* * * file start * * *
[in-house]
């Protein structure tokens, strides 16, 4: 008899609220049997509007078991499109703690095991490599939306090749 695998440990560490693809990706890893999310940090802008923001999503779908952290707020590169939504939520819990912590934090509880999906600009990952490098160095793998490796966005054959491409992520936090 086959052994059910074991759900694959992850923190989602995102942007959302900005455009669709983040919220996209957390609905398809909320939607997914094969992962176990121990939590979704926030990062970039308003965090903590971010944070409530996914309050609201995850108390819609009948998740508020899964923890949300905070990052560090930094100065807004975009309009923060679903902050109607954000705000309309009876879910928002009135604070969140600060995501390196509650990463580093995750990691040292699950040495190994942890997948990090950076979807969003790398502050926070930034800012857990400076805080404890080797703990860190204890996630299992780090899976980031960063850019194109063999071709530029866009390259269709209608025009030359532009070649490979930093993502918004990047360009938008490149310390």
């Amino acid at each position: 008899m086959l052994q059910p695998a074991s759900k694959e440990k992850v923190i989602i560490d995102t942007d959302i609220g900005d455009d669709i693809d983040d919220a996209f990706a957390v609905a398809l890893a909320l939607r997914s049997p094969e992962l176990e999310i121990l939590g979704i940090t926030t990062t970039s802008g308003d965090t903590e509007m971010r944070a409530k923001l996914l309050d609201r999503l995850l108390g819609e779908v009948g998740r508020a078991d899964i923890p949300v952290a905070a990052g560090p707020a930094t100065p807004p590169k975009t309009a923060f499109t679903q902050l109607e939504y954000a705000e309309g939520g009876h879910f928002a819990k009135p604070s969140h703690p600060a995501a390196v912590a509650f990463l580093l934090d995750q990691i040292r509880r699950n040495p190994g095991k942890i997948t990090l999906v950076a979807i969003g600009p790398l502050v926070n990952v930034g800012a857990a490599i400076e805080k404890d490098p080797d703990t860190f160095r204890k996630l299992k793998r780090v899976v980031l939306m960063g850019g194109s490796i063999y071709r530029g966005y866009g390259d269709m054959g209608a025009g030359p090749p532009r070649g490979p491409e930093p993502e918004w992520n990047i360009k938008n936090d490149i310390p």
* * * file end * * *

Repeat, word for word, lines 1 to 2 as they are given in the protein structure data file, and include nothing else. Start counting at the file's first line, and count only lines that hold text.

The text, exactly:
[in-house]
């Protein structure tokens, strides 16, 4: 008899609220049997509007078991499109703690095991490599939306090749 695998440990560490693809990706890893999310940090802008923001999503779908952290707020590169939504939520819990912590934090509880999906600009990952490098160095793998490796966005054959491409992520936090 086959052994059910074991759900694959992850923190989602995102942007959302900005455009669709983040919220996209957390609905398809909320939607997914094969992962176990121990939590979704926030990062970039308003965090903590971010944070409530996914309050609201995850108390819609009948998740508020899964923890949300905070990052560090930094100065807004975009309009923060679903902050109607954000705000309309009876879910928002009135604070969140600060995501390196509650990463580093995750990691040292699950040495190994942890997948990090950076979807969003790398502050926070930034800012857990400076805080404890080797703990860190204890996630299992780090899976980031960063850019194109063999071709530029866009390259269709209608025009030359532009070649490979930093993502918004990047360009938008490149310390």